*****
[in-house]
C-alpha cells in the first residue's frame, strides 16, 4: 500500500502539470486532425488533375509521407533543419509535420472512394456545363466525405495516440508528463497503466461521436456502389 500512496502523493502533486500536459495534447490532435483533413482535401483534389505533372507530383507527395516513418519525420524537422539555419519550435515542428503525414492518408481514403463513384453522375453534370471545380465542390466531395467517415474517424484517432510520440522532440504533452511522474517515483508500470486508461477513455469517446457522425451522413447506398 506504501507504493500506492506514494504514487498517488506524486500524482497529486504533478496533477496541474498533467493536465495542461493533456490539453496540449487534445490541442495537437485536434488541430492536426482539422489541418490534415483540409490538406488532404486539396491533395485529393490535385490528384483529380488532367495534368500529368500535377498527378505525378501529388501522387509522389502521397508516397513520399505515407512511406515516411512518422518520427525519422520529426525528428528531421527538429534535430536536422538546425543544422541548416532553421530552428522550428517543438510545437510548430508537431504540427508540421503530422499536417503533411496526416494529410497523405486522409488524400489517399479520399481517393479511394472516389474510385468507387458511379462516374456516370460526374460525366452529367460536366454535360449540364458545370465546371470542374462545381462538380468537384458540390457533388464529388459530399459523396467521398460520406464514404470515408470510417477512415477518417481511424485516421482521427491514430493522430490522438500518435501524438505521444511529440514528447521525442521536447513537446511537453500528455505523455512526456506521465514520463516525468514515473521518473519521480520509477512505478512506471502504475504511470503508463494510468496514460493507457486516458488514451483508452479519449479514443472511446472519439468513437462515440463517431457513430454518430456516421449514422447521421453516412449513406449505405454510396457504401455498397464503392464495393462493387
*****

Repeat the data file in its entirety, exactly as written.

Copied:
[in-house]
C-alpha cells in the first residue's frame, strides 16, 4: 500500500502539470486532425488533375509521407533543419509535420472512394456545363466525405495516440508528463497503466461521436456502389 500512496502523493502533486500536459495534447490532435483533413482535401483534389505533372507530383507527395516513418519525420524537422539555419519550435515542428503525414492518408481514403463513384453522375453534370471545380465542390466531395467517415474517424484517432510520440522532440504533452511522474517515483508500470486508461477513455469517446457522425451522413447506398 506504501507504493500506492506514494504514487498517488506524486500524482497529486504533478496533477496541474498533467493536465495542461493533456490539453496540449487534445490541442495537437485536434488541430492536426482539422489541418490534415483540409490538406488532404486539396491533395485529393490535385490528384483529380488532367495534368500529368500535377498527378505525378501529388501522387509522389502521397508516397513520399505515407512511406515516411512518422518520427525519422520529426525528428528531421527538429534535430536536422538546425543544422541548416532553421530552428522550428517543438510545437510548430508537431504540427508540421503530422499536417503533411496526416494529410497523405486522409488524400489517399479520399481517393479511394472516389474510385468507387458511379462516374456516370460526374460525366452529367460536366454535360449540364458545370465546371470542374462545381462538380468537384458540390457533388464529388459530399459523396467521398460520406464514404470515408470510417477512415477518417481511424485516421482521427491514430493522430490522438500518435501524438505521444511529440514528447521525442521536447513537446511537453500528455505523455512526456506521465514520463516525468514515473521518473519521480520509477512505478512506471502504475504511470503508463494510468496514460493507457486516458488514451483508452479519449479514443472511446472519439468513437462515440463517431457513430454518430456516421449514422447521421453516412449513406449505405454510396457504401455498397464503392464495393462493387